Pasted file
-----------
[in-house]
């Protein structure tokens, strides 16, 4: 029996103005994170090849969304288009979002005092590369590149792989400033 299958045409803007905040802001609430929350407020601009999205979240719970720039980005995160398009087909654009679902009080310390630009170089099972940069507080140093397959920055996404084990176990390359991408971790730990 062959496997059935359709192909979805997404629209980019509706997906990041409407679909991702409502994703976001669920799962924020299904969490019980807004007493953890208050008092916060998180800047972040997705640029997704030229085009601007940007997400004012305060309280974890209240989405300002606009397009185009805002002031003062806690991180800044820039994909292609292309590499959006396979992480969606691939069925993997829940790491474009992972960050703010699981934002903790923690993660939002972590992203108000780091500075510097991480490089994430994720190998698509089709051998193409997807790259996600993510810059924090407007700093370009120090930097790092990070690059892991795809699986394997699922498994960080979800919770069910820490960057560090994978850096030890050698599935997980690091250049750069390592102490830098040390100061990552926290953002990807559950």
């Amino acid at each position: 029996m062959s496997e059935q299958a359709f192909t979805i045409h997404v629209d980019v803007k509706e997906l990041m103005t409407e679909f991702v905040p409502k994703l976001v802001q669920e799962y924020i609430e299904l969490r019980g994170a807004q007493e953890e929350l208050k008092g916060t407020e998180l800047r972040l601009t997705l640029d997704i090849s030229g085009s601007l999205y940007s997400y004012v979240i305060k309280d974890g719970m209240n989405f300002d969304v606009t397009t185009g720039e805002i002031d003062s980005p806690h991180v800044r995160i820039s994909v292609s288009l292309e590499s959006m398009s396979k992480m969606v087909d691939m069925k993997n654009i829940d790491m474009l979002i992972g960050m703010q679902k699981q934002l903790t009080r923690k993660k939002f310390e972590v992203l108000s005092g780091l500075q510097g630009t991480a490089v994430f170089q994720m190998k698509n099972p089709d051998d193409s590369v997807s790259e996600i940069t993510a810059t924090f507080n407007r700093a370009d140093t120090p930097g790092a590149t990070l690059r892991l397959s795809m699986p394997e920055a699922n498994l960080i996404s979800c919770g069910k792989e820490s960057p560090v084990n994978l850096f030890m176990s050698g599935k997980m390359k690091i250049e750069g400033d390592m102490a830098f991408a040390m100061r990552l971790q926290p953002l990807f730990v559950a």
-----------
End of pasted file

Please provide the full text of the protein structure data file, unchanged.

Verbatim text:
[in-house]
């Protein structure tokens, strides 16, 4: 029996103005994170090849969304288009979002005092590369590149792989400033 299958045409803007905040802001609430929350407020601009999205979240719970720039980005995160398009087909654009679902009080310390630009170089099972940069507080140093397959920055996404084990176990390359991408971790730990 062959496997059935359709192909979805997404629209980019509706997906990041409407679909991702409502994703976001669920799962924020299904969490019980807004007493953890208050008092916060998180800047972040997705640029997704030229085009601007940007997400004012305060309280974890209240989405300002606009397009185009805002002031003062806690991180800044820039994909292609292309590499959006396979992480969606691939069925993997829940790491474009992972960050703010699981934002903790923690993660939002972590992203108000780091500075510097991480490089994430994720190998698509089709051998193409997807790259996600993510810059924090407007700093370009120090930097790092990070690059892991795809699986394997699922498994960080979800919770069910820490960057560090994978850096030890050698599935997980690091250049750069390592102490830098040390100061990552926290953002990807559950």
């Amino acid at each position: 029996m062959s496997e059935q299958a359709f192909t979805i045409h997404v629209d980019v803007k509706e997906l990041m103005t409407e679909f991702v905040p409502k994703l976001v802001q669920e799962y924020i609430e299904l969490r019980g994170a807004q007493e953890e929350l208050k008092g916060t407020e998180l800047r972040l601009t997705l640029d997704i090849s030229g085009s601007l999205y940007s997400y004012v979240i305060k309280d974890g719970m209240n989405f300002d969304v606009t397009t185009g720039e805002i002031d003062s980005p806690h991180v800044r995160i820039s994909v292609s288009l292309e590499s959006m398009s396979k992480m969606v087909d691939m069925k993997n654009i829940d790491m474009l979002i992972g960050m703010q679902k699981q934002l903790t009080r923690k993660k939002f310390e972590v992203l108000s005092g780091l500075q510097g630009t991480a490089v994430f170089q994720m190998k698509n099972p089709d051998d193409s590369v997807s790259e996600i940069t993510a810059t924090f507080n407007r700093a370009d140093t120090p930097g790092a590149t990070l690059r892991l397959s795809m699986p394997e920055a699922n498994l960080i996404s979800c919770g069910k792989e820490s960057p560090v084990n994978l850096f030890m176990s050698g599935k997980m390359k690091i250049e750069g400033d390592m102490a830098f991408a040390m100061r990552l971790q926290p953002l990807f730990v559950a």